The more one looks into it, the more difficult it is to read last weeks Swedish vote as a vote about the euro. In too many people eyes the euro and the EU seem to be one and the same thing. It may well be that many Swedes were voting about their perception of large state 'arrogance' rather then the economic issues in hand. This has unfortunate consequences, since when the euro goes well, the EU seems to go well, but, and here lies the danger, if the euro does not go well, the focus of resentment could become the EU itself, and that would be a tragedy.
Whether Sweden has made the right decision is debatable. From an economic point of view, there are things to be said on both sides. In some ways, Sweden is the ideal euro candidate: a small, open and internationally competitive economy, with more than most to gain from exchange-rate stability across Europe. On the other hand, the euro area is performing badly, partly because its economic-policy rules have been poorly designed, whereas Sweden is doing well. A vote to wait and see, if that is what it was, makes sense. Sweden can adopt the euro later, if it seems to be losing inward investment, or if the policy rules are mended, or if the euro area's performance inspires. In this, no is not for ever. Yes is—or that is the idea, anyway.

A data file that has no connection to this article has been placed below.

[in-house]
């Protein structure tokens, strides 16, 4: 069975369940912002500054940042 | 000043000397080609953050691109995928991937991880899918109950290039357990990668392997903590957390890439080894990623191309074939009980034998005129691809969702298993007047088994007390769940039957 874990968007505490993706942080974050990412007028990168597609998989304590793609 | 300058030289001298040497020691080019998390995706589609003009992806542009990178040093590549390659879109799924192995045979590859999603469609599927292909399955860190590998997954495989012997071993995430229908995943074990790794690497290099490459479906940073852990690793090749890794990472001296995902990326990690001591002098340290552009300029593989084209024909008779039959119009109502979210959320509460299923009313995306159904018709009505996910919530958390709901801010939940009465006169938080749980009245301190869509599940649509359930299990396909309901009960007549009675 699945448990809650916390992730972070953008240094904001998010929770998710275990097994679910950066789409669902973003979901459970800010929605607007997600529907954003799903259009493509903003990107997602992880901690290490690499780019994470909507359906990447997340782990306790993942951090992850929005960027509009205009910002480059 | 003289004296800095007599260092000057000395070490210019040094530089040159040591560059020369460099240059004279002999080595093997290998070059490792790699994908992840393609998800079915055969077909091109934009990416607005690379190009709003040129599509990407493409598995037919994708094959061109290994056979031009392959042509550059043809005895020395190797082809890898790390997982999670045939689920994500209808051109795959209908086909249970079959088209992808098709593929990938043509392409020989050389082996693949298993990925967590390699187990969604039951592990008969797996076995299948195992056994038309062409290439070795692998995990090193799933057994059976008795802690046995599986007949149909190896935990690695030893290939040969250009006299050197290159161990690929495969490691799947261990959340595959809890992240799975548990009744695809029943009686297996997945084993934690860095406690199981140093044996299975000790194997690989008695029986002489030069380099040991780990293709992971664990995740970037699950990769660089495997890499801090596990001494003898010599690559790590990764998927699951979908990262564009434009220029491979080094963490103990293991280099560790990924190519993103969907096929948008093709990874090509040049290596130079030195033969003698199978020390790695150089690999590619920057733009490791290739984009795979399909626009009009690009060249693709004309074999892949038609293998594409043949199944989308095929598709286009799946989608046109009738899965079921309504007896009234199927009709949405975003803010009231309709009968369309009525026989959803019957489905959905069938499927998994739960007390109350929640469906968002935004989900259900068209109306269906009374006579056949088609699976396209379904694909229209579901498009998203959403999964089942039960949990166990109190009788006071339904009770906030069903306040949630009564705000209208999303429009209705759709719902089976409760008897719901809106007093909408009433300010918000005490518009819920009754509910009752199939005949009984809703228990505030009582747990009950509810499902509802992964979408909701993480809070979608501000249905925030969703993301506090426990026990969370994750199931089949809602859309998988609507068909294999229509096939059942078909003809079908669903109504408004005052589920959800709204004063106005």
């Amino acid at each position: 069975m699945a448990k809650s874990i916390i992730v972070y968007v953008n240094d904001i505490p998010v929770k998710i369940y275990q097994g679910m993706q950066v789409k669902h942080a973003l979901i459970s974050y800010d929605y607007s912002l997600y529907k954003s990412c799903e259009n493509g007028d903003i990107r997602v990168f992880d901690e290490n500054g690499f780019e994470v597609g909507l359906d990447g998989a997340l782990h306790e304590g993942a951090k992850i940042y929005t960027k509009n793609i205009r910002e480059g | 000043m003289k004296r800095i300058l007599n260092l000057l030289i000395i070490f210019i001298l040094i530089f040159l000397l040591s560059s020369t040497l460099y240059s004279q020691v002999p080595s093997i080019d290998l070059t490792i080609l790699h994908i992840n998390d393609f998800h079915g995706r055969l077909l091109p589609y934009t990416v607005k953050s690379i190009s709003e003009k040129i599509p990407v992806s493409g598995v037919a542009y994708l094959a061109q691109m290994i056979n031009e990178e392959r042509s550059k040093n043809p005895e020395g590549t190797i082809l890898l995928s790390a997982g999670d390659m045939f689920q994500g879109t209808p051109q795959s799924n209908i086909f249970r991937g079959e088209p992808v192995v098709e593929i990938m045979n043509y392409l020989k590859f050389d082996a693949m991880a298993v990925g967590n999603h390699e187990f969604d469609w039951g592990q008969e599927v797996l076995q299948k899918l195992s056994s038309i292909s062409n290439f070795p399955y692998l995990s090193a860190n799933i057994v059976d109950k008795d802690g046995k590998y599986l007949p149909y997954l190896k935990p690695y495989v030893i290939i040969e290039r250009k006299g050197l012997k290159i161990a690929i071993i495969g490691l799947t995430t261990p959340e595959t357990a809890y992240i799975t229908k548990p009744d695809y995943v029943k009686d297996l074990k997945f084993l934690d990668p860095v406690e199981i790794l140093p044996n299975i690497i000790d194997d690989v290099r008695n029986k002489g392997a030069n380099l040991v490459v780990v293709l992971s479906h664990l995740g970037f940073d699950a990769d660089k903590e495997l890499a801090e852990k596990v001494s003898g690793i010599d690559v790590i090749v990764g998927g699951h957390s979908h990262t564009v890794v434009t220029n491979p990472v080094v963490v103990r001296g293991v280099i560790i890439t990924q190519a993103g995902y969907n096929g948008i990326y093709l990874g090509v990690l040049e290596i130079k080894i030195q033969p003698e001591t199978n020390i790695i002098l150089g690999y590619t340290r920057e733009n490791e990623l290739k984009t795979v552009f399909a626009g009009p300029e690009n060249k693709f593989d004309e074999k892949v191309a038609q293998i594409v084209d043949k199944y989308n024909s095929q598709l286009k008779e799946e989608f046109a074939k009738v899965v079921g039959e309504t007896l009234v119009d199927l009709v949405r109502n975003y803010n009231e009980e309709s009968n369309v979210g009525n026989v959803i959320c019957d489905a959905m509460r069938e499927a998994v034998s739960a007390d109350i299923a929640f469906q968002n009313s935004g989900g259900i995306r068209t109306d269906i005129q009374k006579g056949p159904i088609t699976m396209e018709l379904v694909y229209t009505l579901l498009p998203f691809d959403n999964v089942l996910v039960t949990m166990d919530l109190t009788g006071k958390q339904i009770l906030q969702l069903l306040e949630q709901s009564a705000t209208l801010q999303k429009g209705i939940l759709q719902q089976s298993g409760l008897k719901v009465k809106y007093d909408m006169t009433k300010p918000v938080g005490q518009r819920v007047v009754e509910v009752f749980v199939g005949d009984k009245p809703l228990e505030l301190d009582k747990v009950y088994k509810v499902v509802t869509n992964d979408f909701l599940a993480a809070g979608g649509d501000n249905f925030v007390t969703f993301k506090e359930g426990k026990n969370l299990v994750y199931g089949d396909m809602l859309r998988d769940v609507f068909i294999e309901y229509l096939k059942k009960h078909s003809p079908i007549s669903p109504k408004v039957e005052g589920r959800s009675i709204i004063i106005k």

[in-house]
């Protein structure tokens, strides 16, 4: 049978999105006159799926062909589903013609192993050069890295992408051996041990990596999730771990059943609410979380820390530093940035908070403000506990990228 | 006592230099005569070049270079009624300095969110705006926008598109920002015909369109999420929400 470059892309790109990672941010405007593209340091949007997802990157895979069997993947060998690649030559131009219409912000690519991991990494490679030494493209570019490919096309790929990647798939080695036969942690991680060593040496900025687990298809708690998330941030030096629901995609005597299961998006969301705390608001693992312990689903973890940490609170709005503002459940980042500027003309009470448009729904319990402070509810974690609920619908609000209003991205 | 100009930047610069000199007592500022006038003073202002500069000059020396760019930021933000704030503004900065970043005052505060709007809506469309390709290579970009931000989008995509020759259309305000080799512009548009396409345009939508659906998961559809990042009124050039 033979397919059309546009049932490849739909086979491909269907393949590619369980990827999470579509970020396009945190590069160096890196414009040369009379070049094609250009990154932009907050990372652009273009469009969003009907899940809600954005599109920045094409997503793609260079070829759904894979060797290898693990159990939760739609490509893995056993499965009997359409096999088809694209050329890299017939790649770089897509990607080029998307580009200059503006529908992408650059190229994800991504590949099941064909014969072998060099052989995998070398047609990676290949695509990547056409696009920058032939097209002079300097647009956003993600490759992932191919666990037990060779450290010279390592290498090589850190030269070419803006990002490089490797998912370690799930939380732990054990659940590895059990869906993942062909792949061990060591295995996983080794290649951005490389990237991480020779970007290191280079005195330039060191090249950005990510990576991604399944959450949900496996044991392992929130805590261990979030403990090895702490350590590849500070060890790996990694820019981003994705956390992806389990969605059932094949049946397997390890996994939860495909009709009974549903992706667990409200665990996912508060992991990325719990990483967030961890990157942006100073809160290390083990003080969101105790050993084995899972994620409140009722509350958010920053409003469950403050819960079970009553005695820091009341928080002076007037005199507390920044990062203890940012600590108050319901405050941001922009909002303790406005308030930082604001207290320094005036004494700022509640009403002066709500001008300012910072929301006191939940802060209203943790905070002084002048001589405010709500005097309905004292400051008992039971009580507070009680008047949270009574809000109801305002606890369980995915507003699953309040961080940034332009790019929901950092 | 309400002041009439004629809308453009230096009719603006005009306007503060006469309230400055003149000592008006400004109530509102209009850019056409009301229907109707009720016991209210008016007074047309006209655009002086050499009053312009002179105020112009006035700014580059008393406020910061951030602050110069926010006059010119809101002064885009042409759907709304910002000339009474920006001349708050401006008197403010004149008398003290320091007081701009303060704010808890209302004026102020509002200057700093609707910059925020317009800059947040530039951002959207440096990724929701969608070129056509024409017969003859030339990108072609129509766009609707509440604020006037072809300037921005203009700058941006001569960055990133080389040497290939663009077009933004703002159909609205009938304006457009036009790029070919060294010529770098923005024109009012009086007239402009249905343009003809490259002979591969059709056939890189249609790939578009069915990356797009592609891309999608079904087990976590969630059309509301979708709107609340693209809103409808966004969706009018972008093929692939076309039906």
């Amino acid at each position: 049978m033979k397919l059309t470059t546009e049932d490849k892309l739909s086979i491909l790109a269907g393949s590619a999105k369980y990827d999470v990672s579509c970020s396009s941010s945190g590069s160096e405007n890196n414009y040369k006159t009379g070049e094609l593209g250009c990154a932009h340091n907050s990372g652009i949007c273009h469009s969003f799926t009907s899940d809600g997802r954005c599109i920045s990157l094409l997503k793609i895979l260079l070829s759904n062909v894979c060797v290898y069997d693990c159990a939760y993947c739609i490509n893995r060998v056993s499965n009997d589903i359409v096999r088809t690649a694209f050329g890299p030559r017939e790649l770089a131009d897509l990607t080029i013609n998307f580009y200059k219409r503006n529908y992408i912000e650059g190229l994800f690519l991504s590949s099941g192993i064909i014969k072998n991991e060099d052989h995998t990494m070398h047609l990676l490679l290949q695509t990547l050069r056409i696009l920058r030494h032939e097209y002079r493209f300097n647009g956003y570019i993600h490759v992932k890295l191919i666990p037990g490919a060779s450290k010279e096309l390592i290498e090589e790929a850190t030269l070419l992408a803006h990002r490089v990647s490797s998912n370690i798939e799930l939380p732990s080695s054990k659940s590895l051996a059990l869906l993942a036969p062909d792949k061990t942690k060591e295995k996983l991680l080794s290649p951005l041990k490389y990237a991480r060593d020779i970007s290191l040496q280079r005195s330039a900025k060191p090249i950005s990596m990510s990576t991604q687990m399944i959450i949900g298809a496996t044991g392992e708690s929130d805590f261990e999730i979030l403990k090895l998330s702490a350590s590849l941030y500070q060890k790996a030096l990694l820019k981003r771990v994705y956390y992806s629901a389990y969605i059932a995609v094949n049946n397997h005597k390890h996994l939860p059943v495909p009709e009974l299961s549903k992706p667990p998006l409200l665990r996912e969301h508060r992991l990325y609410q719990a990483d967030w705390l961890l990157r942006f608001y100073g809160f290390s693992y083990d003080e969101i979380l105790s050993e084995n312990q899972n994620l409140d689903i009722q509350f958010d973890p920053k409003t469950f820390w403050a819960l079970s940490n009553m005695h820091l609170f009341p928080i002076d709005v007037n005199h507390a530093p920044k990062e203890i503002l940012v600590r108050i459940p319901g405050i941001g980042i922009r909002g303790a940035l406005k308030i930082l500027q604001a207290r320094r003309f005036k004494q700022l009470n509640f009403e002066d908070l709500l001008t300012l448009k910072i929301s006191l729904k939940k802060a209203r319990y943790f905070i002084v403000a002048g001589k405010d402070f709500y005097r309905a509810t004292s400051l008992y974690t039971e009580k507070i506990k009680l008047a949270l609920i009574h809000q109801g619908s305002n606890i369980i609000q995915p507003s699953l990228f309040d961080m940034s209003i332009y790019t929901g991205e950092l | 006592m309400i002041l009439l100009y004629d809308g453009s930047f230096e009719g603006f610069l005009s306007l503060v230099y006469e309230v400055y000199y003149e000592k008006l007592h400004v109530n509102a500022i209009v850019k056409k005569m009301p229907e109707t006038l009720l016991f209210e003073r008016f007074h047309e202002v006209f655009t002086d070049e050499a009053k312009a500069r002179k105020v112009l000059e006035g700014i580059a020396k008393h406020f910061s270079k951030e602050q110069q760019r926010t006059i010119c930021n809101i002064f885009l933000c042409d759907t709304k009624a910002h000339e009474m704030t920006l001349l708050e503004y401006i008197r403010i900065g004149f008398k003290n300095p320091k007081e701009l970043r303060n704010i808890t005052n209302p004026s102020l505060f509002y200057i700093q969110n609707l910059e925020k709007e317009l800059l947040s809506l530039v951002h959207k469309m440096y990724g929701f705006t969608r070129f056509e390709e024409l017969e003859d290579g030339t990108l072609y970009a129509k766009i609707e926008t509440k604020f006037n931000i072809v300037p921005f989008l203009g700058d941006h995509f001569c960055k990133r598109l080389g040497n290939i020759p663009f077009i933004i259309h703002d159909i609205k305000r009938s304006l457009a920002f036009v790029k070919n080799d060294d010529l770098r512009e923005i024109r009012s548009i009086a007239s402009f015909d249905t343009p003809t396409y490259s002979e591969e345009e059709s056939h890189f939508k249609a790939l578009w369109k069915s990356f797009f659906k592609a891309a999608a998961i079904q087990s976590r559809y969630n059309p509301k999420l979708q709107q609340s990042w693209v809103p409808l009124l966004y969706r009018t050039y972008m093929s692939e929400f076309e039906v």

In fact, however, Sweden appears not to have been voting to wait and see. Arguably, the country was not even voting about the euro, as such (see article). So far as one can tell, the vote reflects a verdict on the economics of the single currency less than it expresses deeper suspicions about what the European project implies for Sweden's sovereignty and for the future of its democracy. This matters for Europe as a whole, not just Sweden, because people in many other countries have similar doubts—and because many of them, just like the Swedes, will shortly get a chance to say so.
Next month the European Union embarks on an inter-governmental conference (IGC) whose task is to finalise the proposed new European constitution.............The point is that the new constitution, once it emerges from the IGC, will need to be ratified by every government in the Union. In several countries, it is already understood that ratification will be subject to referendum. Pressure for a referendum is mounting elsewhere too—notably in Britain, whose government has pledged to deny a vote to its citizens, despite the fact that more than 80% of voters say they want one.
Source: The Economist